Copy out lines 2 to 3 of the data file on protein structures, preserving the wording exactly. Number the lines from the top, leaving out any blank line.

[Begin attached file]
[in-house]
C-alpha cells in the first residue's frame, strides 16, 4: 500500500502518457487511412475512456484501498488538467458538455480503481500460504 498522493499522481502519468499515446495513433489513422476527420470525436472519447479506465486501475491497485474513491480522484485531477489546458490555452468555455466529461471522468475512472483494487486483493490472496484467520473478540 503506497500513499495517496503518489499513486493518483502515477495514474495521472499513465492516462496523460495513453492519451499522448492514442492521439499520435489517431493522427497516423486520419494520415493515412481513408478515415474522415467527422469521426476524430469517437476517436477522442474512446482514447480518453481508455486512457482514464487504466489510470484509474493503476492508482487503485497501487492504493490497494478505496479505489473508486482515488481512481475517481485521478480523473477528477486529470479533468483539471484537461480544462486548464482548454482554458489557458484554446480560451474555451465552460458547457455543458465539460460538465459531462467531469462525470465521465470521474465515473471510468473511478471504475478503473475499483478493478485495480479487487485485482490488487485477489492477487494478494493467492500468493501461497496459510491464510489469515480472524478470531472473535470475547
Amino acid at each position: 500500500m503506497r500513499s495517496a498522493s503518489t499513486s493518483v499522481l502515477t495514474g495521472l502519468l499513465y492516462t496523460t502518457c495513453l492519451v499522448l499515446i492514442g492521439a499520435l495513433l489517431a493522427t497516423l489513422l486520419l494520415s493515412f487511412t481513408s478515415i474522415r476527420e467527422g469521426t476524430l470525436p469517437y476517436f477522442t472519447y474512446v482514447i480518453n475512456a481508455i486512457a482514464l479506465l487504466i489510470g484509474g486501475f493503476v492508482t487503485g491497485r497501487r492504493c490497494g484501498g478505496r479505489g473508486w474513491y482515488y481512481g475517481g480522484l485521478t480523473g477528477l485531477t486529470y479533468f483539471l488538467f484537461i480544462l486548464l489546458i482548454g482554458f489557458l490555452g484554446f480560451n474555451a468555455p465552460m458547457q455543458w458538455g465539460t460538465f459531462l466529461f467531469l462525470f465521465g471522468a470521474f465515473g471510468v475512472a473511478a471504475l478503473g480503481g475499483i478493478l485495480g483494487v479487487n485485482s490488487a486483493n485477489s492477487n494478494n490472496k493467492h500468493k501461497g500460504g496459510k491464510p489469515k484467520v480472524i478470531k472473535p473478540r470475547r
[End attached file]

C-alpha cells in the first residue's frame, strides 16, 4: 500500500502518457487511412475512456484501498488538467458538455480503481500460504 498522493499522481502519468499515446495513433489513422476527420470525436472519447479506465486501475491497485474513491480522484485531477489546458490555452468555455466529461471522468475512472483494487486483493490472496484467520473478540 503506497500513499495517496503518489499513486493518483502515477495514474495521472499513465492516462496523460495513453492519451499522448492514442492521439499520435489517431493522427497516423486520419494520415493515412481513408478515415474522415467527422469521426476524430469517437476517436477522442474512446482514447480518453481508455486512457482514464487504466489510470484509474493503476492508482487503485497501487492504493490497494478505496479505489473508486482515488481512481475517481485521478480523473477528477486529470479533468483539471484537461480544462486548464482548454482554458489557458484554446480560451474555451465552460458547457455543458465539460460538465459531462467531469462525470465521465470521474465515473471510468473511478471504475478503473475499483478493478485495480479487487485485482490488487485477489492477487494478494493467492500468493501461497496459510491464510489469515480472524478470531472473535470475547
Amino acid at each position: 500500500m503506497r500513499s495517496a498522493s503518489t499513486s493518483v499522481l502515477t495514474g495521472l502519468l499513465y492516462t496523460t502518457c495513453l492519451v499522448l499515446i492514442g492521439a499520435l495513433l489517431a493522427t497516423l489513422l486520419l494520415s493515412f487511412t481513408s478515415i474522415r476527420e467527422g469521426t476524430l470525436p469517437y476517436f477522442t472519447y474512446v482514447i480518453n475512456a481508455i486512457a482514464l479506465l487504466i489510470g484509474g486501475f493503476v492508482t487503485g491497485r497501487r492504493c490497494g484501498g478505496r479505489g473508486w474513491y482515488y481512481g475517481g480522484l485521478t480523473g477528477l485531477t486529470y479533468f483539471l488538467f484537461i480544462l486548464l489546458i482548454g482554458f489557458l490555452g484554446f480560451n474555451a468555455p465552460m458547457q455543458w458538455g465539460t460538465f459531462l466529461f467531469l462525470f465521465g471522468a470521474f465515473g471510468v475512472a473511478a471504475l478503473g480503481g475499483i478493478l485495480g483494487v479487487n485485482s490488487a486483493n485477489s492477487n494478494n490472496k493467492h500468493k501461497g500460504g496459510k491464510p489469515k484467520v480472524i478470531k472473535p473478540r470475547r